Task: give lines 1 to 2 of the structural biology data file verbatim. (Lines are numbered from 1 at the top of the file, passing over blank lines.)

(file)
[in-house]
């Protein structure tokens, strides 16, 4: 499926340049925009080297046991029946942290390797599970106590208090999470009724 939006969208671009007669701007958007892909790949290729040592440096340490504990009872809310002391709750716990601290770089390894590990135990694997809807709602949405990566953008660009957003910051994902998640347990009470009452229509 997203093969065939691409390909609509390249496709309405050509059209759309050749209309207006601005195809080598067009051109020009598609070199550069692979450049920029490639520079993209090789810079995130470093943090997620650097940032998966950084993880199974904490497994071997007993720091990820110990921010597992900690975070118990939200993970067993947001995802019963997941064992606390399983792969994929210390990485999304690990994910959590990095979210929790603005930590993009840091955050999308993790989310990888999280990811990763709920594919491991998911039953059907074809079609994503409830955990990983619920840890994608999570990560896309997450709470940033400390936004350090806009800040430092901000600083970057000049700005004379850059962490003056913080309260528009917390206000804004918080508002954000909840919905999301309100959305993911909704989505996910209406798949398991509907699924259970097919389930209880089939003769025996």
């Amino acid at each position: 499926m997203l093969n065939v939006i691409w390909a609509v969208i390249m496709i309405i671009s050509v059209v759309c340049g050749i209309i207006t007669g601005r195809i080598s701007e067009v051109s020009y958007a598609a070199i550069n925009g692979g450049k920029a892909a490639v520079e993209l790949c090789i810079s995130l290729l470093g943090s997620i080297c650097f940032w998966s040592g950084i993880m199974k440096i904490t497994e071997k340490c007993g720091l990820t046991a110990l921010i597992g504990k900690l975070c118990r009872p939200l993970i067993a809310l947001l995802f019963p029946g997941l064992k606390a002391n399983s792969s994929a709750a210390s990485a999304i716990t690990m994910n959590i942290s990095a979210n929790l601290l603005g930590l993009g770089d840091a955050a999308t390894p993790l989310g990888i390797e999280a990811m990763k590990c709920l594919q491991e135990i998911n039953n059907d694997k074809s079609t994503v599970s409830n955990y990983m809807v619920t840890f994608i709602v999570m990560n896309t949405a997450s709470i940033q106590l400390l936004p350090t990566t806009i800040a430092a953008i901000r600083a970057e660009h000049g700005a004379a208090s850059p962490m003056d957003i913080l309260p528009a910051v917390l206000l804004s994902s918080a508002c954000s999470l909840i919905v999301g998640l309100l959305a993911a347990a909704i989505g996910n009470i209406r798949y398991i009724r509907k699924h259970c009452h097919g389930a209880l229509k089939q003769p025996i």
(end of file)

[in-house]
């Protein structure tokens, strides 16, 4: 499926340049925009080297046991029946942290390797599970106590208090999470009724 939006969208671009007669701007958007892909790949290729040592440096340490504990009872809310002391709750716990601290770089390894590990135990694997809807709602949405990566953008660009957003910051994902998640347990009470009452229509 997203093969065939691409390909609509390249496709309405050509059209759309050749209309207006601005195809080598067009051109020009598609070199550069692979450049920029490639520079993209090789810079995130470093943090997620650097940032998966950084993880199974904490497994071997007993720091990820110990921010597992900690975070118990939200993970067993947001995802019963997941064992606390399983792969994929210390990485999304690990994910959590990095979210929790603005930590993009840091955050999308993790989310990888999280990811990763709920594919491991998911039953059907074809079609994503409830955990990983619920840890994608999570990560896309997450709470940033400390936004350090806009800040430092901000600083970057000049700005004379850059962490003056913080309260528009917390206000804004918080508002954000909840919905999301309100959305993911909704989505996910209406798949398991509907699924259970097919389930209880089939003769025996």